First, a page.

Earl Gray

Earl Gray
"You can argue with me but, in the end, you'll have to face that fact that you're arguing with a squirrel." - Earl Gray

Saturday, January 18, 2014

12 Things Poets Get Backwards - Part I

     This series is meant to be a countdown from 12 to 1.  If you have stumbled onto this page thinking it begins the series please click here to jump to Part XII.

     There are thousands of reasons to write poetry, among them wanting to impress prospective partners, wanting to appear clever, a burning desire to prove one's nerdiness, et cetera.  Of these, the worst is that you have a message for the world.  If that is the case, you're in the wrong place, switch over to prose, Ace.  

     Only two goals will bring you here and sustain you going forward:  fortune and fame.  Your underlying motivation is irrelevant.  You might want money to help the homeless or feed your greed.  You might want fame to bring comfort to wounded souls or because you are a Self-Propelled Attention Seeking Megalomaniac ("SPASM").  No matter.

     It's not that we don't judge.  It's just that we really don't give a damn.

     Because poetry is a dead art form on the demand side (where it counts) we need to drastically scale down our expectations.  To wit, "fortune" involves getting a job teaching poetry, not writing it, while "fame" involves writing something that more than a few dozen strangers might actually want to read.

     If you are writing poetry in order to gain publication credits for your resumé it makes sense to compose the kind of poems that are discussed in classrooms.  Since those discussions will be almost entirely interpretive, it follows that you should write poems that require explanation.  For their part, magazines understand the influence that teachers will have and will facilitate publication by eliminating the need for technical (if not artistic) merit and innovative form or content.  The writing is obscure in both the intrinsic (i.e. the currency is vagueness) and commercial (i.e. readership is limited to friends, relatives and other careerists) senses.  Publishing in poetry 'zines is, at best, the literary equivalent of films going straight to DVD.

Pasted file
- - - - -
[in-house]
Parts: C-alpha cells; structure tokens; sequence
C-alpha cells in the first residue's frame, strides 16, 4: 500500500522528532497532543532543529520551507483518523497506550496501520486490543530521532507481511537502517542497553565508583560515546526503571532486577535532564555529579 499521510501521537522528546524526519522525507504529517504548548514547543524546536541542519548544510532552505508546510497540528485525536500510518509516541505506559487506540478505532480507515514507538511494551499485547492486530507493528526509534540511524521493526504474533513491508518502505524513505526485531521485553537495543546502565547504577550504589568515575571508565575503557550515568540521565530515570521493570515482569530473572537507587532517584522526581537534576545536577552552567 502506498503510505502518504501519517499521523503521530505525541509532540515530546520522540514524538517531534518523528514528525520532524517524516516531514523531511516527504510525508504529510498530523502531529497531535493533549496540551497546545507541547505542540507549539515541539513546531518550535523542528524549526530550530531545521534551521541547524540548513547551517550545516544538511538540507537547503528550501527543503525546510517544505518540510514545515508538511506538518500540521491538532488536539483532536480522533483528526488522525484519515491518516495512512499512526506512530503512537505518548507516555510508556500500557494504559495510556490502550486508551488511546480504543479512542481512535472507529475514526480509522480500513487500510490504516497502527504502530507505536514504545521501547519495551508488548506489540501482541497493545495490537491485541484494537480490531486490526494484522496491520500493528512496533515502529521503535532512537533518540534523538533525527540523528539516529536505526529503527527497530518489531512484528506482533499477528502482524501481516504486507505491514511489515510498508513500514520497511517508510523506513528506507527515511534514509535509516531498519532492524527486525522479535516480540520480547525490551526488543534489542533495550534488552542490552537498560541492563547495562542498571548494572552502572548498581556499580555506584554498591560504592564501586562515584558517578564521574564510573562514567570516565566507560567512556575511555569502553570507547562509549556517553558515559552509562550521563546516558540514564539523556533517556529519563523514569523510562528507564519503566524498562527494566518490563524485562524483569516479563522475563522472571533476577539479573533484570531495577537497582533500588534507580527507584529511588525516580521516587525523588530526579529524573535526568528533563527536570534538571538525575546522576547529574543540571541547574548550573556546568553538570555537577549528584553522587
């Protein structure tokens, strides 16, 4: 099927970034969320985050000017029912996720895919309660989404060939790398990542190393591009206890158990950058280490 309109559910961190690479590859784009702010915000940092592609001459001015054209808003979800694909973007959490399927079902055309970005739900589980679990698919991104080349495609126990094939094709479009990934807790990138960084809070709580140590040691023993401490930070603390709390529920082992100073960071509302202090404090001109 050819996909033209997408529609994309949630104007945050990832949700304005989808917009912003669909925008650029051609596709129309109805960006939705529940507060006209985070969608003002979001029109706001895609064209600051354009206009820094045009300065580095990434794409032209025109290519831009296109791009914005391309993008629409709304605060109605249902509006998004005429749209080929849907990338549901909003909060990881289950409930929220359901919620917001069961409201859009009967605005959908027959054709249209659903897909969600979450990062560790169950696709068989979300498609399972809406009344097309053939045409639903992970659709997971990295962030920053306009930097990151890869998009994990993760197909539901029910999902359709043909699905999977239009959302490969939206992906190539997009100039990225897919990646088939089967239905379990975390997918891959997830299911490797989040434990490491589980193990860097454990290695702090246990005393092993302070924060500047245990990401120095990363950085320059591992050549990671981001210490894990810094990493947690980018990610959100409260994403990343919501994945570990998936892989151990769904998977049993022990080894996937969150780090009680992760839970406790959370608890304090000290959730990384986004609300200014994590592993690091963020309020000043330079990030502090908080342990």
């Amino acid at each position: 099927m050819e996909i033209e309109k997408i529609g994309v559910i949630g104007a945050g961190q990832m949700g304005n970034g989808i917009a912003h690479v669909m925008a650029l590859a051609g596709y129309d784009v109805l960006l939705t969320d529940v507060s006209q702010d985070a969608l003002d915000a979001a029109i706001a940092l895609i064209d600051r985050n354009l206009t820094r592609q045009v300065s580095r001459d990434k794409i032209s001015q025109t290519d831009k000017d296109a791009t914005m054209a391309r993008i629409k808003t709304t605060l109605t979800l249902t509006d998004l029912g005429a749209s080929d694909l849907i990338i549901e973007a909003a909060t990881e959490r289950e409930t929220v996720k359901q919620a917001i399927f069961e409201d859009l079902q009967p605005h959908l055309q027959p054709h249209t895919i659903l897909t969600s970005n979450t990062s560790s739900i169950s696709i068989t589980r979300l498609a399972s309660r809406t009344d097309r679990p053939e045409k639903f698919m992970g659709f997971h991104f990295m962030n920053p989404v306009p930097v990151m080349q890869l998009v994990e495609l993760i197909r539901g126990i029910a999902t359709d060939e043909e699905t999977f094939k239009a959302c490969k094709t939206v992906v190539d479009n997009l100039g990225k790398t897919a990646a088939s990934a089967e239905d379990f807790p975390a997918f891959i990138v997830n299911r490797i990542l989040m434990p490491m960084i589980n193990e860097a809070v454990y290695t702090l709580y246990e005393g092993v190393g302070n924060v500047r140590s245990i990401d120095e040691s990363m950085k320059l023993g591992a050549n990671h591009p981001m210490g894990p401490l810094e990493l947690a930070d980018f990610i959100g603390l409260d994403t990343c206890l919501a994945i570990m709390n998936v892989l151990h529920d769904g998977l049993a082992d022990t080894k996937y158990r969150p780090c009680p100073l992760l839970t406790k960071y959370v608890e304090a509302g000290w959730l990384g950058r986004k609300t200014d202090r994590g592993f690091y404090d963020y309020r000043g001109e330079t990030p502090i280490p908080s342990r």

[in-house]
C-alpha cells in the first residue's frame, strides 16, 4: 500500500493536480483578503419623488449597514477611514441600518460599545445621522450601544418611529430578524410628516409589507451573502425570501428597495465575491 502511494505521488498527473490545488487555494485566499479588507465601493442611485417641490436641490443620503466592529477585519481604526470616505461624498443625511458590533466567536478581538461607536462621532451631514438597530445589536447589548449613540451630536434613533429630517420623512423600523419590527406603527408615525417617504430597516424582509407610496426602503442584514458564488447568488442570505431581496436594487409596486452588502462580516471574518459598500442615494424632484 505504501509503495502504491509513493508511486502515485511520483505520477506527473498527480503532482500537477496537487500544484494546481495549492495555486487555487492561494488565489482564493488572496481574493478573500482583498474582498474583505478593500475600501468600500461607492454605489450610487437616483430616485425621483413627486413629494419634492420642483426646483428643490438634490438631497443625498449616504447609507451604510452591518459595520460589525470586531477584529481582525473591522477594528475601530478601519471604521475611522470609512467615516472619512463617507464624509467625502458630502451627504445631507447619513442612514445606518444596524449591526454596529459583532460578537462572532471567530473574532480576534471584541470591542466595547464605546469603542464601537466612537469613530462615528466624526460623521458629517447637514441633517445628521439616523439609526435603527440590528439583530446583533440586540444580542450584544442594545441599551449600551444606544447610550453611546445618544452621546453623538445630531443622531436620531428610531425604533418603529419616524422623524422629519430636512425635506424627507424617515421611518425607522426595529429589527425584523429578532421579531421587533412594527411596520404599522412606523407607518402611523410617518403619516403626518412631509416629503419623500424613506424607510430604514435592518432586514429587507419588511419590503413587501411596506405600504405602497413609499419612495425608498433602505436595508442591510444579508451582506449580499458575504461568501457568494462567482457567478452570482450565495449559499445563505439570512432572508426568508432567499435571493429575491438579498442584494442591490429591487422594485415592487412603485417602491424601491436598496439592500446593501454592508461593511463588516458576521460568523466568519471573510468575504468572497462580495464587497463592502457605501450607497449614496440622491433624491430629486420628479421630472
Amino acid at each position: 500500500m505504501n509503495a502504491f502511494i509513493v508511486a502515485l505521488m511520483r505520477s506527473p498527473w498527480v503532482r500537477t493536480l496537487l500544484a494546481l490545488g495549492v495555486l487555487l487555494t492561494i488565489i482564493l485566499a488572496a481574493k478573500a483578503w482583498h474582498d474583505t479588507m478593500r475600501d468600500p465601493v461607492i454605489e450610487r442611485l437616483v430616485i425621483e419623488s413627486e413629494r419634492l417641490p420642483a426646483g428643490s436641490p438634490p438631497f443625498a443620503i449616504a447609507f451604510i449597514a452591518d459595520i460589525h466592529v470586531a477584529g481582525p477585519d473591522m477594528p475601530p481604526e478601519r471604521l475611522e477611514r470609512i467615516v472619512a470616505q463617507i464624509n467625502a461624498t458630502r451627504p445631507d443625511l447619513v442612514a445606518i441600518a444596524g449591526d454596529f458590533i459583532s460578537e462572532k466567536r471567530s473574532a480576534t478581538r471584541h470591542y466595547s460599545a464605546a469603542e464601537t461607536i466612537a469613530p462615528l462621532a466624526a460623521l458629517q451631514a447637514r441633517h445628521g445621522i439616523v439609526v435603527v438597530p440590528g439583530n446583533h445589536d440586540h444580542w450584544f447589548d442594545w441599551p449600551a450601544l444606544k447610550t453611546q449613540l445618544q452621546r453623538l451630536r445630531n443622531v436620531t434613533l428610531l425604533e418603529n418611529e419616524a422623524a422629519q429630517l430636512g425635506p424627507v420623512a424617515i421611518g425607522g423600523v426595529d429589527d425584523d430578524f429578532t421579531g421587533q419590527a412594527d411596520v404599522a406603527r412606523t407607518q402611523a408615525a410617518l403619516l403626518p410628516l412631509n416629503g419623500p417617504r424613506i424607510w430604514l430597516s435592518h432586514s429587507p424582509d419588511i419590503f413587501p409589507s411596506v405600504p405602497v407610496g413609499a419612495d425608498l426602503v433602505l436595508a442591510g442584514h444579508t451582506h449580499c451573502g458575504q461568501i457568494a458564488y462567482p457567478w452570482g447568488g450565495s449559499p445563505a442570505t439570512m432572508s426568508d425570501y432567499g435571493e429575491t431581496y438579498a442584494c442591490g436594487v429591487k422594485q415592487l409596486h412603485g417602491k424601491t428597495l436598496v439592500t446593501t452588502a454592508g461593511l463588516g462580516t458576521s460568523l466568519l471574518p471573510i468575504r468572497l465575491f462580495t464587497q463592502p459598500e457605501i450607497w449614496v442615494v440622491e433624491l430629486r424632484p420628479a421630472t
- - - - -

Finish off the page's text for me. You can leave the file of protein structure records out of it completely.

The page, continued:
Earl the Squirrel's Rule #2
     Clearly, if your only interest in poetry is getting a job teaching it, our Rule #2 should be your mantra:  "If you can't be profound, be vague."

     Technique?  Remember episode 110 in M*A*S*H where an outraged Corporal Maxwell Q. Klinger, played by Jamie Farr, threatening suicide by dousing himself with a faux flammable, shouts "Who put gasoline in my gasoline?"  That is how these poets and editors regard technique.

     Not surprisingly, these publishers are often funded through educational institutions:  mostly universities, but also groups with broader scopes such as the Poetry Foundation.  Elsewhere, the ethos and aesthetics can be quite different.  What is standard operating procedure in one can be scandalous in the other.  For example, in contests, selecting poems to help a person's career caused a new rule to be named after the offending judge and her resolving to never assume that responsibility again.  Because the poems we see in these award-winning publications are not designed with immediate audience appeal in mind, few would survive the early screening processes of a large contest.  There is simply no time for "close reads" or academic discussions that might bring light or life to such writing.

Merle's Motto
    "The single biggest problem with communication is the illusion that it has taken place." - George Bernard Shaw